Alone each of these signs could mean nothing, however I felt due to all of them at once it was a clear sign from my body that I should quit intermittent fasting. I could go into a lengthy discussion of the different hormone pathways in our body and how fasting may have affected mine. But, I’ll save you the time and just says this: I suspect fasting suppressed my appetite regulatory hormones, raised my cortisol levels and caused my reproductive hormones to become unbalanced. Of course this is all speculation, since I did not have any blood work done.
I had come to the conclusion, that at this point in my life IF wasn’t worth it. It wasn’t worth it to my body and my hormone health. Or to my family. I wasn’t a great mother while I was practicing IF. And let’s be honest, above all else these are the important things. In the big picture of life, I would rather my kids remember me as a mom who played and was fun than a mom who was below 15% body fat but exhausted and crabby AF. The final straw was when my dinosaur obsessed 5-year-old asked me to take him to the museum to look as the dinosaur bones and I shuddered. Just the thought of taking my kids to the museum exhausted me. I had no idea how I could possible muster up the energy to do it. Then I looked in his eyes and I knew. I needed to quit IF.
I originally did IF with the hope to shed a little body fat. Interestingly, I did not lose any body fat, but I did put in a wee bit of muscle and stored more water. I started IF at 118.2 pounds, and an estimated 17.3% body fat. When I quit I weighed 119.2 with an estimated body fat of 17% In full disclosure while I did attempt to log all my food as accurately has I could. I suspect I may have under estimated my intake due to the binge style eating. (It’s hard to know exactly how much peanut butter you are eating when standing in front of the fridge while spooning it straight from the jar.)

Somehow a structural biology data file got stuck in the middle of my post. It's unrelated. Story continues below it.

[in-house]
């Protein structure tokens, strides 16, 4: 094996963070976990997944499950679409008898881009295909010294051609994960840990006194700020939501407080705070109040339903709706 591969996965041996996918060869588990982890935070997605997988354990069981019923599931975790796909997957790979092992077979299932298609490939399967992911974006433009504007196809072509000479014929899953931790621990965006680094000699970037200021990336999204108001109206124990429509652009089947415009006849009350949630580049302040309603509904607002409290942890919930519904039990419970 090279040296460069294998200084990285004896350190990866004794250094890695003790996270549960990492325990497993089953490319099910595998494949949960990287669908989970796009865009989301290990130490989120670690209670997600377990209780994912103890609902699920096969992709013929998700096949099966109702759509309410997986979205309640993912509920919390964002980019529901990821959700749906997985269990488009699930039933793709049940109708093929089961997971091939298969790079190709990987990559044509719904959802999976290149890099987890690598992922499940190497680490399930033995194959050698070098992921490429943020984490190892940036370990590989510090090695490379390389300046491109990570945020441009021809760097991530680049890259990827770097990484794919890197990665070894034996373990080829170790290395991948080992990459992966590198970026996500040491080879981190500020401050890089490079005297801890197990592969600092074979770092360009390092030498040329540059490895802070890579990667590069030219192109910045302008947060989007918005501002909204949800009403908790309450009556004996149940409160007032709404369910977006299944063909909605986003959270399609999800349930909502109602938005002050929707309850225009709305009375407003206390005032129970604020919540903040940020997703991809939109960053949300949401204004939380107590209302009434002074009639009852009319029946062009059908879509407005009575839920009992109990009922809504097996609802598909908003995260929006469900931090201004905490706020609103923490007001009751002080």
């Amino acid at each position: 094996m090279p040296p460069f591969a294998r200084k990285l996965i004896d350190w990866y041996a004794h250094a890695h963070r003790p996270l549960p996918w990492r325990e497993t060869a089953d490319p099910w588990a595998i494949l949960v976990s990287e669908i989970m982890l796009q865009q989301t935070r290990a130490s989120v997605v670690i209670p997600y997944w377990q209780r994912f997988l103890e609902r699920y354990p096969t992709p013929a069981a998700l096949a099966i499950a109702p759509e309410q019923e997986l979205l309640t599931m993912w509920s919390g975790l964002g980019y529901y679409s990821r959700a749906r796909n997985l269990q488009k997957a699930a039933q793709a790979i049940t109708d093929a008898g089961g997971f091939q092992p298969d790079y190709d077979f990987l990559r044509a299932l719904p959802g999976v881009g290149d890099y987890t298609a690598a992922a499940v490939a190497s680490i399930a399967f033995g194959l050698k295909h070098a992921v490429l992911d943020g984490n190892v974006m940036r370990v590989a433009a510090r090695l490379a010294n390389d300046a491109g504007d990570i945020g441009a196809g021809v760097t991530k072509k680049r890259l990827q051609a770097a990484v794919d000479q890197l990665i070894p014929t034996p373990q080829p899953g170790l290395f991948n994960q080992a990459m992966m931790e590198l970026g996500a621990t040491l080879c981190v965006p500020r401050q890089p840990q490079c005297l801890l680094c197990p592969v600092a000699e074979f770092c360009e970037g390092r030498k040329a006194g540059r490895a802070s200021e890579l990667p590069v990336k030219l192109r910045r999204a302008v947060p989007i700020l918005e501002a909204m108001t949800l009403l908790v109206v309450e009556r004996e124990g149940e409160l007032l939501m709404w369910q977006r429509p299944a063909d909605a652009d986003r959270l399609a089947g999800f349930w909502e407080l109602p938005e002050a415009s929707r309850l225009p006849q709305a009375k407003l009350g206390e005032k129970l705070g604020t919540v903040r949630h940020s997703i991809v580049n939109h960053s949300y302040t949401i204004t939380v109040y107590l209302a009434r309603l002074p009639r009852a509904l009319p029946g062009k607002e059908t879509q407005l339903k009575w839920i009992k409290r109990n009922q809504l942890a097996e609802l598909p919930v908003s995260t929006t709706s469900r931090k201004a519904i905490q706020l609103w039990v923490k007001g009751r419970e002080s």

Now with all that said, I am actually considering doing IF again. If I do, I will make even more modifications though. I plan to try a more cyclical version, where I will only fast a few days a week (on rest days or very light workout days) and would only fast for 12-14 hours. I also will test my hormones before and after (and during if need be). Of course, if I feel my any of the symptoms I experienced this time I will quit immediately. My thought is that with this more relaxed version of fasting will be easier on my hormones.
While IF wasn’t for me. That doesn’t mean it isn’t for everyone. There are a lot of people out there getting great results with IF. I hypothesize that IF works better for
- Young adults
- Those already fairly fit (women under 20% body fat and men under 15%).
- Those without ANY binge-restrict eating history
- Anyone who has never suffered from an eating disorder (or any form of disordered eating)
- People whom are busy during during their fasting window
- Women whose hormones are stable, and not perimenopause or postpartum.
- And those who do not have a history of any extreme diets.
Even though I would call this IF experiment a fail I was able to learn and take away some positives. I have been reminded I can be more laid back with my eating. I can miss a meal and it will be ok. And that is ok to be hungry.
Bottom line: whenever you are trying out any new diet always listen to your body. Not every diet it best for every person. You have to find the one that works best for you and your body!